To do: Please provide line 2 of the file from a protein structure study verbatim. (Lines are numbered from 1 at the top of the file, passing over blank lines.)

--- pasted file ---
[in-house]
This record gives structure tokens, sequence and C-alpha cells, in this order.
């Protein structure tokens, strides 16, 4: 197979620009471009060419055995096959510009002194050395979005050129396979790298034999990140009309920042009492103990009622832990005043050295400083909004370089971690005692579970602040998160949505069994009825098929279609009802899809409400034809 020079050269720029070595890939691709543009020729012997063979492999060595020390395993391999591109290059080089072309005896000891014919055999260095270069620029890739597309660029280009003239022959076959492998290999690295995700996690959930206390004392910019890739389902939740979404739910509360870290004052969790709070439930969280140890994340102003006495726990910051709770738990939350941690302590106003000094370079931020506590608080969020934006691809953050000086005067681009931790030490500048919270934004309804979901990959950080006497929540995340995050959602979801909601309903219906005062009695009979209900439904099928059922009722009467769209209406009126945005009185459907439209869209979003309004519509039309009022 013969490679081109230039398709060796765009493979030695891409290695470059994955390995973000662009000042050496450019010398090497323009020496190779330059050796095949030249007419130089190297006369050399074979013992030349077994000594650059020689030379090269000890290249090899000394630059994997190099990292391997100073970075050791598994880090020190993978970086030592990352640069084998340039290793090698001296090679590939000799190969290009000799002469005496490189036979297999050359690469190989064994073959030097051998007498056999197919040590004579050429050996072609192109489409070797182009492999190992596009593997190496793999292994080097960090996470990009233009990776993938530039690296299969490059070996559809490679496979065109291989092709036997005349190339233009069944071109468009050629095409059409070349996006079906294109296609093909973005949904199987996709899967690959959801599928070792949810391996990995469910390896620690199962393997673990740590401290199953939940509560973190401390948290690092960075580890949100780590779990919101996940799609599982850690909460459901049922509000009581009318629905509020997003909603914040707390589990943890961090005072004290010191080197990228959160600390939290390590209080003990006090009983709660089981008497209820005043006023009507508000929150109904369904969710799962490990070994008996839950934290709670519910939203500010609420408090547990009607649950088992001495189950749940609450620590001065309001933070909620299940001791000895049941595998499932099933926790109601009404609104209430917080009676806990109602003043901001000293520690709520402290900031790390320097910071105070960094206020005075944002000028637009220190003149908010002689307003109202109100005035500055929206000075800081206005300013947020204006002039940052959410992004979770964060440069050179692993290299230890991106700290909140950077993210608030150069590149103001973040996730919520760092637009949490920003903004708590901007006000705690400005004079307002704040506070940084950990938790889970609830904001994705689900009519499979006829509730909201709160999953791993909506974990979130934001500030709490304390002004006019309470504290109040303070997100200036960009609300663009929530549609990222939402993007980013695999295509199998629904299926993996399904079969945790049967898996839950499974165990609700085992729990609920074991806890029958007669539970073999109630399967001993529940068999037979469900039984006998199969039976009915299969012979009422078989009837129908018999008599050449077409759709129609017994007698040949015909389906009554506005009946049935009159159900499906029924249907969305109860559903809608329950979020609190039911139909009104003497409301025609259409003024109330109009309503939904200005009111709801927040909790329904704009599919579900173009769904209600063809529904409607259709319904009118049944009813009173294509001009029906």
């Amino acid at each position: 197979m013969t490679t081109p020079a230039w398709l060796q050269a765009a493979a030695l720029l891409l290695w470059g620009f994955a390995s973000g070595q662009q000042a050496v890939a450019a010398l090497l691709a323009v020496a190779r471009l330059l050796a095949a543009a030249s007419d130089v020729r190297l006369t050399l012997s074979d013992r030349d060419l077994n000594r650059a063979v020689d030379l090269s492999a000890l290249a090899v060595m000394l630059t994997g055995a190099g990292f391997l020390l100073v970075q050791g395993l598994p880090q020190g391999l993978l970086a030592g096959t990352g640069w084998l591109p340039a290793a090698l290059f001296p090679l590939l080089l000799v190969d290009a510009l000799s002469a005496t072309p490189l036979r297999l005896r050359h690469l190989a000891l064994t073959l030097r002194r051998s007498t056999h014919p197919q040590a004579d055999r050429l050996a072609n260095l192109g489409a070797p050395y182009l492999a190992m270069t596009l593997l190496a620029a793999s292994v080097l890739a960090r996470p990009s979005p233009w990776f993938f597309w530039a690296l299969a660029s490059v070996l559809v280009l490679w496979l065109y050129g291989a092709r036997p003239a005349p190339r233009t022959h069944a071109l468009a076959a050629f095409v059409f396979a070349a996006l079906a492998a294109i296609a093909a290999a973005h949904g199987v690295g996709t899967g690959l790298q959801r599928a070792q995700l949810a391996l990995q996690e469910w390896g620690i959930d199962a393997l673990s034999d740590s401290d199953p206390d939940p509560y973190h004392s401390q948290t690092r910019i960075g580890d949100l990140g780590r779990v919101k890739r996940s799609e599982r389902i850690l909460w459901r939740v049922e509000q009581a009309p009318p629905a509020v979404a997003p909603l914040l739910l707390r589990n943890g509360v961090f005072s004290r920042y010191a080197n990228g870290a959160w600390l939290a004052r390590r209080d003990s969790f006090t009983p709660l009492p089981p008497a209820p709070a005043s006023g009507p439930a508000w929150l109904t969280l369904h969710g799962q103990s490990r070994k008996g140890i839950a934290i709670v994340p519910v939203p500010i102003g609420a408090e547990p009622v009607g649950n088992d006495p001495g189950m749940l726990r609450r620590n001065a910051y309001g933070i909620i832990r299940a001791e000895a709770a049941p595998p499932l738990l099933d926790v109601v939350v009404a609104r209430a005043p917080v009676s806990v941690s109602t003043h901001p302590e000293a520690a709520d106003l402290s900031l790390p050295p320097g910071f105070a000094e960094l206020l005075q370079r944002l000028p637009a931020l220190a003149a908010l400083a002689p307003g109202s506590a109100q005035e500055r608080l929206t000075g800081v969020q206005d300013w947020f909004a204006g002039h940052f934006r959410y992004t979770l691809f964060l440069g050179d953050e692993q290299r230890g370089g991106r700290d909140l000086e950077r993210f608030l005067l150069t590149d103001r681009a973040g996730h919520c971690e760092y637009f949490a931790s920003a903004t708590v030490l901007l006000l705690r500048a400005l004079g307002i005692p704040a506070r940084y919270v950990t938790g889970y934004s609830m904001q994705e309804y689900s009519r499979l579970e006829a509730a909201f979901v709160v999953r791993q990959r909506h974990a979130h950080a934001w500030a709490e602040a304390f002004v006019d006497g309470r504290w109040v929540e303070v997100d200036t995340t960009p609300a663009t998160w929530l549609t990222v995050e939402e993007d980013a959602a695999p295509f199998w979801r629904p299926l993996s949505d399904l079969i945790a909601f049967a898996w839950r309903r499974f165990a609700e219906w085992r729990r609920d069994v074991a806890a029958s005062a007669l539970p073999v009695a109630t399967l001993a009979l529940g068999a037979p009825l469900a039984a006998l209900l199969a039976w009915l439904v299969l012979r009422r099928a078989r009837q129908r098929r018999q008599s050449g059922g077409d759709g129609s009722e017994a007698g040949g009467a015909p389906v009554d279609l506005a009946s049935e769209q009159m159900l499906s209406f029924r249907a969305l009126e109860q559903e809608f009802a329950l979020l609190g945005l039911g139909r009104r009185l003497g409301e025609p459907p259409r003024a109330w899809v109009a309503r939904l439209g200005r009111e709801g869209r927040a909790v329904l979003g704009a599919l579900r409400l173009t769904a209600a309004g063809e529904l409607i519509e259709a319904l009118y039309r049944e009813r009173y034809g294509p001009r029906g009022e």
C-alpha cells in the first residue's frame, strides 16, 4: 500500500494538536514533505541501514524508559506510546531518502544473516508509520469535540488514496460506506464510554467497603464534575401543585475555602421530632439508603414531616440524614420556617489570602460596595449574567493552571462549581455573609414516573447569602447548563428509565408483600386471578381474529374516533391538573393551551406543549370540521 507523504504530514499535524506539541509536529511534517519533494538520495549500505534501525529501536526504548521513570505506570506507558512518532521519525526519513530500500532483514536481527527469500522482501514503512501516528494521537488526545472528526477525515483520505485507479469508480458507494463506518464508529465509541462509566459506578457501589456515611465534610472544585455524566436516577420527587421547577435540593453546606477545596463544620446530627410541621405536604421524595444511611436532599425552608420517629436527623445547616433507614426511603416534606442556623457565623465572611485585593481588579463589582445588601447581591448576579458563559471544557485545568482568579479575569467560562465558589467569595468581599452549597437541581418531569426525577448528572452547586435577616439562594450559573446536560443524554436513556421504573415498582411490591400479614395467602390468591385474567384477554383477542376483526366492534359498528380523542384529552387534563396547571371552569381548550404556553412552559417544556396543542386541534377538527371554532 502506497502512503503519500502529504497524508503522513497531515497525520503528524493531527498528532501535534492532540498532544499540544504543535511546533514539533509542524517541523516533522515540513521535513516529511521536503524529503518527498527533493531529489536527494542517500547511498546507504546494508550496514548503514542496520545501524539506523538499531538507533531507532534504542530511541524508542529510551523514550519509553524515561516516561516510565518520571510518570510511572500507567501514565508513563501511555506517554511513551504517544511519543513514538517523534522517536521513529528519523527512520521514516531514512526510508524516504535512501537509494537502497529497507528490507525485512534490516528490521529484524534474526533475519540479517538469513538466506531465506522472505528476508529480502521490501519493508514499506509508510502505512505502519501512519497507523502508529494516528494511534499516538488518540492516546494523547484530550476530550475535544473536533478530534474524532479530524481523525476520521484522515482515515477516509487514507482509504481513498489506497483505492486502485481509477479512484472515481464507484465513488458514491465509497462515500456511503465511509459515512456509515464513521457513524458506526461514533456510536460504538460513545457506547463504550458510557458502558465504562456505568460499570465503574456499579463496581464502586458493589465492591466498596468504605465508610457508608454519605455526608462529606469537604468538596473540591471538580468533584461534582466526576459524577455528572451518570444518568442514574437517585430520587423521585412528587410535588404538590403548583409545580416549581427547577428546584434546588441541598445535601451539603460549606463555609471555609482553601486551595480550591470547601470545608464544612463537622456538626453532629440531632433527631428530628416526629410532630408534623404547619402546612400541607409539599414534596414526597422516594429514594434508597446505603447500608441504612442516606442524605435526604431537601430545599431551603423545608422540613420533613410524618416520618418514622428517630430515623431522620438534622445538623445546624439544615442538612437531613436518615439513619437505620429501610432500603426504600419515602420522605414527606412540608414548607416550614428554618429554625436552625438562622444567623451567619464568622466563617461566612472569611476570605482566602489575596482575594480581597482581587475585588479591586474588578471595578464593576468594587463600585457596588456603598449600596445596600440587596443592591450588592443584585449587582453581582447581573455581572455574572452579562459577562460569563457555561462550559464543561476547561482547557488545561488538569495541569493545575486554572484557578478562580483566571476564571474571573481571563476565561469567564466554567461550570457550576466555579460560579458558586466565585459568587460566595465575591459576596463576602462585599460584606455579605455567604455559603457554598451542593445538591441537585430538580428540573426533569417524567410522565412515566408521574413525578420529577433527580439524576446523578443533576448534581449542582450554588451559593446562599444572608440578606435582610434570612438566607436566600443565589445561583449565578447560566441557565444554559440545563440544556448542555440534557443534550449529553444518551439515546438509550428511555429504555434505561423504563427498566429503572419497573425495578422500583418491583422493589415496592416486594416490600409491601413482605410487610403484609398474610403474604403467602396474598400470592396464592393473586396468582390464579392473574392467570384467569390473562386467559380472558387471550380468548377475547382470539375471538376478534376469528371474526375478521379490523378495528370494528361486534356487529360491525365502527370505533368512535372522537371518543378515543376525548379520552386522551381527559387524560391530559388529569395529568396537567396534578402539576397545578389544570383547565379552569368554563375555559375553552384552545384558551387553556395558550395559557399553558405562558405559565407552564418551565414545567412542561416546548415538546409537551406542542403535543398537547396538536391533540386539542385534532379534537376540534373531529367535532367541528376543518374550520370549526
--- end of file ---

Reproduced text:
This record gives structure tokens, sequence and C-alpha cells, in this order.